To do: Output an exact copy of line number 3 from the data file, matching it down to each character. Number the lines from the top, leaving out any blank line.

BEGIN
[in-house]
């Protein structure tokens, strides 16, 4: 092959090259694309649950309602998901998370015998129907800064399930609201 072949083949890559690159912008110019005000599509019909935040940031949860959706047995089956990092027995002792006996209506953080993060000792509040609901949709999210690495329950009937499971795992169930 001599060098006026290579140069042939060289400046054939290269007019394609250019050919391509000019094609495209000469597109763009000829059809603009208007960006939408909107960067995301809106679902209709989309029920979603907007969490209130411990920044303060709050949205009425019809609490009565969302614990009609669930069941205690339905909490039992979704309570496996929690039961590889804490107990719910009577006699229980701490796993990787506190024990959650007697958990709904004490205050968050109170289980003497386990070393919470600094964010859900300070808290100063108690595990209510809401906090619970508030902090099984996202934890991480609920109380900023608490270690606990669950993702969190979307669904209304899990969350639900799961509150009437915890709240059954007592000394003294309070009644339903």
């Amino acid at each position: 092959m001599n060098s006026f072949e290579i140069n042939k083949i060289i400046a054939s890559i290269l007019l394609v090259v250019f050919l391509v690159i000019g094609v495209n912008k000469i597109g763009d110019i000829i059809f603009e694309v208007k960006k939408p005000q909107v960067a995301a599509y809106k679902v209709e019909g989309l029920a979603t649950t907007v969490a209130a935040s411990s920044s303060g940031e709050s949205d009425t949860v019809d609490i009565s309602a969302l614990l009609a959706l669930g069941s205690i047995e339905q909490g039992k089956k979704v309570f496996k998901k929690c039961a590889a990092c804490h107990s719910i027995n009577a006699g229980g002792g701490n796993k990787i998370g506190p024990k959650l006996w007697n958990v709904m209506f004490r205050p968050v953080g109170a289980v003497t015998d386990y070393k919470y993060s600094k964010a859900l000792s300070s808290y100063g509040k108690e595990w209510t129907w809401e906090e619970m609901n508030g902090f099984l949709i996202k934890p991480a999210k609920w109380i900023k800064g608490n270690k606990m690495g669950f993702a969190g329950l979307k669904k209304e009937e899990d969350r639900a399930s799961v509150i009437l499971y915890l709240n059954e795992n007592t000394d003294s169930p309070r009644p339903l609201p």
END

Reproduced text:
């Amino acid at each position: 092959m001599n060098s006026f072949e290579i140069n042939k083949i060289i400046a054939s890559i290269l007019l394609v090259v250019f050919l391509v690159i000019g094609v495209n912008k000469i597109g763009d110019i000829i059809f603009e694309v208007k960006k939408p005000q909107v960067a995301a599509y809106k679902v209709e019909g989309l029920a979603t649950t907007v969490a209130a935040s411990s920044s303060g940031e709050s949205d009425t949860v019809d609490i009565s309602a969302l614990l009609a959706l669930g069941s205690i047995e339905q909490g039992k089956k979704v309570f496996k998901k929690c039961a590889a990092c804490h107990s719910i027995n009577a006699g229980g002792g701490n796993k990787i998370g506190p024990k959650l006996w007697n958990v709904m209506f004490r205050p968050v953080g109170a289980v003497t015998d386990y070393k919470y993060s600094k964010a859900l000792s300070s808290y100063g509040k108690e595990w209510t129907w809401e906090e619970m609901n508030g902090f099984l949709i996202k934890p991480a999210k609920w109380i900023k800064g608490n270690k606990m690495g669950f993702a969190g329950l979307k669904k209304e009937e899990d969350r639900a399930s799961v509150i009437l499971y915890l709240n059954e795992n007592t000394d003294s169930p309070r009644p339903l609201p």